06 December, 2008

Bloglet: Hawaii is bigger than it was three hours ago

And I was there to see it happen.

Actually, this is occurring continuously almost all the time here. The reason being, lava from Kilauea is flowing into the ocean and moving the shoreline outward.

Translation: Hawaii is getting bigger.

When I came here four years ago, this was happening in a slightly different location, several miles south of the current flow. At that time, viewing the lava flow required a fairly long 1.5 mile hike over A'a lava fields. A'a is a type of flow that results in jagged shards and fragments and piles of lava rock, that look like you either bulldozed a lava road, or detonated a lava bomb. Walking on it is slow and treacherous. And if you want to really see the lava, it means hiking it at night with flashlight.

So last time, I did not get very close at all. Probably two miles away. But you could see orange in the dark hillsides from the path the lava flow was taking.

This time is a different story. The current flow is several miles north, and reasonably close to the end of the existing (remaining) road. The walk to the nearest viewing point is less than a half mile. And, importantly, it is on a path of Paho'eho'e lava (obviously referring to cooled, older flow remnants). This type of lava flow is characterized by smooth flow patterns that look almost like if you poured molasses down the hillside and it hardened. Much easier walking.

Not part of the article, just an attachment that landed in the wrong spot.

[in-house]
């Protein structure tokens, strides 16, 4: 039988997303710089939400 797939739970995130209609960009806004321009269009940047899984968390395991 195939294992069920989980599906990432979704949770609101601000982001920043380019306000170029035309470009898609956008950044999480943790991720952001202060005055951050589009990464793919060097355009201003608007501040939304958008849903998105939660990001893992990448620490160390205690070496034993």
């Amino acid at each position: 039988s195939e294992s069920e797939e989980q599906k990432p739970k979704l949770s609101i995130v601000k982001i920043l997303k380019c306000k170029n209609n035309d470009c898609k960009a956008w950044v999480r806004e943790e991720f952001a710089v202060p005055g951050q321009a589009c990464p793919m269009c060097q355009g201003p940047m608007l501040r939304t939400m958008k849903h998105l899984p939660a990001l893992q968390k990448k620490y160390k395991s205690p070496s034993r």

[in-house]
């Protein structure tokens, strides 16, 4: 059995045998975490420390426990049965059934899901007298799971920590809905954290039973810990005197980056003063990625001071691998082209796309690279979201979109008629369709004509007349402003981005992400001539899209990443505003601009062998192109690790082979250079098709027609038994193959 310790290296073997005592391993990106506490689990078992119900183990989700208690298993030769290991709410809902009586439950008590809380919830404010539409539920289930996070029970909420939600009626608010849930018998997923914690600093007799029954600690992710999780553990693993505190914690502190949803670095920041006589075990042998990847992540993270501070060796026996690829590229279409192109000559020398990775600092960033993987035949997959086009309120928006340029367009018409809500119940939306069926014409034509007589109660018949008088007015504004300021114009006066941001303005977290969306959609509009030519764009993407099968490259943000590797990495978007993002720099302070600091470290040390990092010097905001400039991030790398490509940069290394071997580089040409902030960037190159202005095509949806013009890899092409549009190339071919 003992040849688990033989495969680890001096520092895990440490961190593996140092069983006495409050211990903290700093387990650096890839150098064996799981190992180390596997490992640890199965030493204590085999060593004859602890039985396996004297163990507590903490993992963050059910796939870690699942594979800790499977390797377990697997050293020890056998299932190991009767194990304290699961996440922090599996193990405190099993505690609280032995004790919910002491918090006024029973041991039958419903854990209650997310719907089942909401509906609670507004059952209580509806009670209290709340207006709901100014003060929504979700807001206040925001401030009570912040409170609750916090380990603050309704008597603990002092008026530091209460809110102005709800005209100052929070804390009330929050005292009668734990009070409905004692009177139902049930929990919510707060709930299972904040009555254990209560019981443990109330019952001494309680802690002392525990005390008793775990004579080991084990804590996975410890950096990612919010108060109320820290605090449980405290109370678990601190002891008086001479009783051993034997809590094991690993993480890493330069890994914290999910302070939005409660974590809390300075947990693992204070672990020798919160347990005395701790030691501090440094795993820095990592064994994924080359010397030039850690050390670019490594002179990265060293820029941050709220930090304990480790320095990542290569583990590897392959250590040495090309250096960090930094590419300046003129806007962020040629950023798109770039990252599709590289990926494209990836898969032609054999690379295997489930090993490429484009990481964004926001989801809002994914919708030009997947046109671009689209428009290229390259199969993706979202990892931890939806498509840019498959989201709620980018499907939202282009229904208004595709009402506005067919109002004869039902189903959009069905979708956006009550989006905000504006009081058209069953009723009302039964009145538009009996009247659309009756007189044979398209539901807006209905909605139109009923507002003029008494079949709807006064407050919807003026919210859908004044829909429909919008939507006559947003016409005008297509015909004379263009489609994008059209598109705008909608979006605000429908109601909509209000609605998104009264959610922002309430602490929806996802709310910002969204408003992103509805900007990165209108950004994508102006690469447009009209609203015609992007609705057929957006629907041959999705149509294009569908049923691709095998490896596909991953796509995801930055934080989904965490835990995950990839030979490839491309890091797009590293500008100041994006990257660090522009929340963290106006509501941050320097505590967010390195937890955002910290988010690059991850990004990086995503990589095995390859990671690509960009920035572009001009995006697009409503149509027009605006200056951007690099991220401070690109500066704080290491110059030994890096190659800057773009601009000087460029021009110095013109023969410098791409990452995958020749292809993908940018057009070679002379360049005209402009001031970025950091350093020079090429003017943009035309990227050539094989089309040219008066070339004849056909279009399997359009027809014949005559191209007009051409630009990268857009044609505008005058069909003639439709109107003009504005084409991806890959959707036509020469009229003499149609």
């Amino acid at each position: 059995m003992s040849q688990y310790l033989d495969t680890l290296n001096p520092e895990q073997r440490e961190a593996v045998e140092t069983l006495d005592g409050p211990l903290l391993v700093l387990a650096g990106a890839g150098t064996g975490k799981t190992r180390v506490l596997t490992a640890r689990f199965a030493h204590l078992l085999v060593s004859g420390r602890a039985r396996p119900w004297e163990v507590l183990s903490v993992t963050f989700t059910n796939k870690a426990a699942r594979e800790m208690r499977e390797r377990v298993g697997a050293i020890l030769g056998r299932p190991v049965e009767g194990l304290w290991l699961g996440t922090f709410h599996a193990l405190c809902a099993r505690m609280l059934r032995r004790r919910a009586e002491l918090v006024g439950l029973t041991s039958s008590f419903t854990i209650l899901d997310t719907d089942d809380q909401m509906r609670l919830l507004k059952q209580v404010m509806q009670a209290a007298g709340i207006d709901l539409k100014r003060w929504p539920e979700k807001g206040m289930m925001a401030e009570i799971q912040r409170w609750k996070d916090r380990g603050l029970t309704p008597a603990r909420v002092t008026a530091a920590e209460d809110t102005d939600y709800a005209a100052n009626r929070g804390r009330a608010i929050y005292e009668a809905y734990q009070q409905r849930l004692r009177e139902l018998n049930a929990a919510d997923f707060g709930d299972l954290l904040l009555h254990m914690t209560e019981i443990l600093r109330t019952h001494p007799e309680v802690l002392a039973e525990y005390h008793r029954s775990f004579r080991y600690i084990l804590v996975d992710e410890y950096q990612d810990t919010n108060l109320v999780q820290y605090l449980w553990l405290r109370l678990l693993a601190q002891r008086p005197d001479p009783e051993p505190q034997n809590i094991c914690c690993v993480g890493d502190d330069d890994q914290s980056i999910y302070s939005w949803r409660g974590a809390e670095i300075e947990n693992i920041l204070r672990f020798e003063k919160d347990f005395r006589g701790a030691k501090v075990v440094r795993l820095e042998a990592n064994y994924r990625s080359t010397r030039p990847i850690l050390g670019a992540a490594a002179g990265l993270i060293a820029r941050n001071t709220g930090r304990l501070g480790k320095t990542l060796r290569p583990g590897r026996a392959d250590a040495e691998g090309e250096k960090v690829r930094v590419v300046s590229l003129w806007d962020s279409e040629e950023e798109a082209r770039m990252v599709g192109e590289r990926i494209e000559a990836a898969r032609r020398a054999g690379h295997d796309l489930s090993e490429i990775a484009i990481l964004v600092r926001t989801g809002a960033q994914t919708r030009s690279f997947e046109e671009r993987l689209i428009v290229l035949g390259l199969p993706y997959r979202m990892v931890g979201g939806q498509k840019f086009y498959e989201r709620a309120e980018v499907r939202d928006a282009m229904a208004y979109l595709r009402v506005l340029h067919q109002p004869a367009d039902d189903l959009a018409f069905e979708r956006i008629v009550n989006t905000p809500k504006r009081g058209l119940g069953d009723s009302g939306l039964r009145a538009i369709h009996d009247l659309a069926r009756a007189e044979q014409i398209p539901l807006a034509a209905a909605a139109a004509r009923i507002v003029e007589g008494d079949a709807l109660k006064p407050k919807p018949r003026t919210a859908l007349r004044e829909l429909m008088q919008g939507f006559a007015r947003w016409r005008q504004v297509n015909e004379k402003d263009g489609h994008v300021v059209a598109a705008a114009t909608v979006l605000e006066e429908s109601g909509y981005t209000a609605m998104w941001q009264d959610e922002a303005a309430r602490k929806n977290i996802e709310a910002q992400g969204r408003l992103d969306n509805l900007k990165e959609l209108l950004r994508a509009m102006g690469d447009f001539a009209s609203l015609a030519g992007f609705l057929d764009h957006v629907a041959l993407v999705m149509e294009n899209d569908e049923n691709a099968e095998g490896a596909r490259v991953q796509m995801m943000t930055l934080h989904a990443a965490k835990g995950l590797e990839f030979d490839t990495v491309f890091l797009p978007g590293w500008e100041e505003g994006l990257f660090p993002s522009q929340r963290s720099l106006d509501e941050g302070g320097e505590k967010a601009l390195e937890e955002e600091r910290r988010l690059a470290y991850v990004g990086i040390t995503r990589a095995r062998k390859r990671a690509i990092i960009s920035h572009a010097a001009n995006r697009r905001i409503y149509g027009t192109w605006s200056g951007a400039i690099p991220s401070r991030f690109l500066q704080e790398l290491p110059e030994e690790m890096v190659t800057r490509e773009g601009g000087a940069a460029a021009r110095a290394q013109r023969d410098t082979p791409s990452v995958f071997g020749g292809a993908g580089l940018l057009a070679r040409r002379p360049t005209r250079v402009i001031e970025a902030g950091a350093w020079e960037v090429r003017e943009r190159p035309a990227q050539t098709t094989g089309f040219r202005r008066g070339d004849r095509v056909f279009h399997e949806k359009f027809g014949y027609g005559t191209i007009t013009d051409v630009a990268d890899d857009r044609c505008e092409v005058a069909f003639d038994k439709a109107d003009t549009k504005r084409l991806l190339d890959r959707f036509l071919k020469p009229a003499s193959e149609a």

So we headed down a little before sunset and were immediately amazed from a distance, by the giant plume of steam and gases coming from where the lava was pouring into the ocean. As it grew dark, orange tones became more ad more evident, and eventually you could clearly see spattering splashing orange lava - molten earth! - in and around the giant cloud, which was propagating eastward, away from the island. About a hundred people were gathered, trying to capture the moment with their cameras. It is difficult to capture.

Unfortunately it is not allowed to go any closer than we were, which I would estimate was between 400-600 meters. And the terrain was such that the flow down the hill from the origin (which I think is Pu'u O'o Crater) was hidden by the hill, so you could see the smoke, but not the orange of the flow on the hillside.

But this was still amazing, seeing this timeless, primordial, true version of "creationism". It is no wonder that humans worshipped the volcanos like gods, and made sacrifices, and created entire mythologies around them.

-- Post From My iPhone

1 comment:

  1. what is the erosion rate of the island, due to runoff, waves crashing against beaches and export of beach sand for sale to other places that seek pristine beaches? you have to subtract those from the (rate)(volume) of nascent lava deposition. and are you counting just the Big Island, or the whole hawai'ian chain? ...very complicated. :)